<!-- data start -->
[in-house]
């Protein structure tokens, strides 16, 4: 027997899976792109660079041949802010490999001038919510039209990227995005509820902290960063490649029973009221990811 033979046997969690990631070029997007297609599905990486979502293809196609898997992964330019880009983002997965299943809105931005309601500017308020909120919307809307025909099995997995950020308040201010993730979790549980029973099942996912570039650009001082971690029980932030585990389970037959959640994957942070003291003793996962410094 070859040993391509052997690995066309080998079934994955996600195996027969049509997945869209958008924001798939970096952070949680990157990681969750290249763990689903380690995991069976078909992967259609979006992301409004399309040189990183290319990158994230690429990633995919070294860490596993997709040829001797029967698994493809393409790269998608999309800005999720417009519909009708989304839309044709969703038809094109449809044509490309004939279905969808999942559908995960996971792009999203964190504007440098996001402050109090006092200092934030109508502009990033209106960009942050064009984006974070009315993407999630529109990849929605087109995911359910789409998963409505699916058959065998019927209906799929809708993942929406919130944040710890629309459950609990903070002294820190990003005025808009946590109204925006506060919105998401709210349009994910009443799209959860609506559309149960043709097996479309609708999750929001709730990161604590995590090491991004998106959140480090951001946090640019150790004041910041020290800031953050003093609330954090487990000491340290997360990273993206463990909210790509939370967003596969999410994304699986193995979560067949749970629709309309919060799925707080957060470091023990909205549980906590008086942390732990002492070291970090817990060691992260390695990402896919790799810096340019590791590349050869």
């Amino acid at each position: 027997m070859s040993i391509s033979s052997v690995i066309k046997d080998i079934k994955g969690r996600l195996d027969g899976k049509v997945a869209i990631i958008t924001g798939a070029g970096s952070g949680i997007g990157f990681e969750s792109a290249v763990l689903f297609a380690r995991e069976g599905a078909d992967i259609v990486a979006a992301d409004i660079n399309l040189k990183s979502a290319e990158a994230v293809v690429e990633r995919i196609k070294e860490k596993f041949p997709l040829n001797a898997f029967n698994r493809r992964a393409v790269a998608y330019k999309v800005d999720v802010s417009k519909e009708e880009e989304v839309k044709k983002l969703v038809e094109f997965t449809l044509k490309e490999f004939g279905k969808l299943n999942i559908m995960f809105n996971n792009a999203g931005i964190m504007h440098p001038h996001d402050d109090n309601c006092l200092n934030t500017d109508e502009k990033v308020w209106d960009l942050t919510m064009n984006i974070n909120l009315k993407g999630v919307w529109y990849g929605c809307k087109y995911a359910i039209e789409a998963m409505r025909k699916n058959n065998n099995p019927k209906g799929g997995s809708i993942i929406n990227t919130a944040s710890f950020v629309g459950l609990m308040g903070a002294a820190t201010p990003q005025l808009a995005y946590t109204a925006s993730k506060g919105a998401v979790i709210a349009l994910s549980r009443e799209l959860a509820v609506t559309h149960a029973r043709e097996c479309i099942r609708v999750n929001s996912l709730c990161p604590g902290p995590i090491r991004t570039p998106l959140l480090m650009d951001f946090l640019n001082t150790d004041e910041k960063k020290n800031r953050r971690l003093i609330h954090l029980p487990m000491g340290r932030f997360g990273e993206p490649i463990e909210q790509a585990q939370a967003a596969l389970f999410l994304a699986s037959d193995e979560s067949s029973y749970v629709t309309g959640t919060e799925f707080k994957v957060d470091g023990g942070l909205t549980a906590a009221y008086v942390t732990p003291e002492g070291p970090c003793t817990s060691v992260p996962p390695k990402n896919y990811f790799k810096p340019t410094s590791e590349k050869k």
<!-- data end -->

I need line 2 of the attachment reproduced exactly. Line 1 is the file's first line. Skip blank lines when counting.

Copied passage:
């Protein structure tokens, strides 16, 4: 027997899976792109660079041949802010490999001038919510039209990227995005509820902290960063490649029973009221990811 033979046997969690990631070029997007297609599905990486979502293809196609898997992964330019880009983002997965299943809105931005309601500017308020909120919307809307025909099995997995950020308040201010993730979790549980029973099942996912570039650009001082971690029980932030585990389970037959959640994957942070003291003793996962410094 070859040993391509052997690995066309080998079934994955996600195996027969049509997945869209958008924001798939970096952070949680990157990681969750290249763990689903380690995991069976078909992967259609979006992301409004399309040189990183290319990158994230690429990633995919070294860490596993997709040829001797029967698994493809393409790269998608999309800005999720417009519909009708989304839309044709969703038809094109449809044509490309004939279905969808999942559908995960996971792009999203964190504007440098996001402050109090006092200092934030109508502009990033209106960009942050064009984006974070009315993407999630529109990849929605087109995911359910789409998963409505699916058959065998019927209906799929809708993942929406919130944040710890629309459950609990903070002294820190990003005025808009946590109204925006506060919105998401709210349009994910009443799209959860609506559309149960043709097996479309609708999750929001709730990161604590995590090491991004998106959140480090951001946090640019150790004041910041020290800031953050003093609330954090487990000491340290997360990273993206463990909210790509939370967003596969999410994304699986193995979560067949749970629709309309919060799925707080957060470091023990909205549980906590008086942390732990002492070291970090817990060691992260390695990402896919790799810096340019590791590349050869």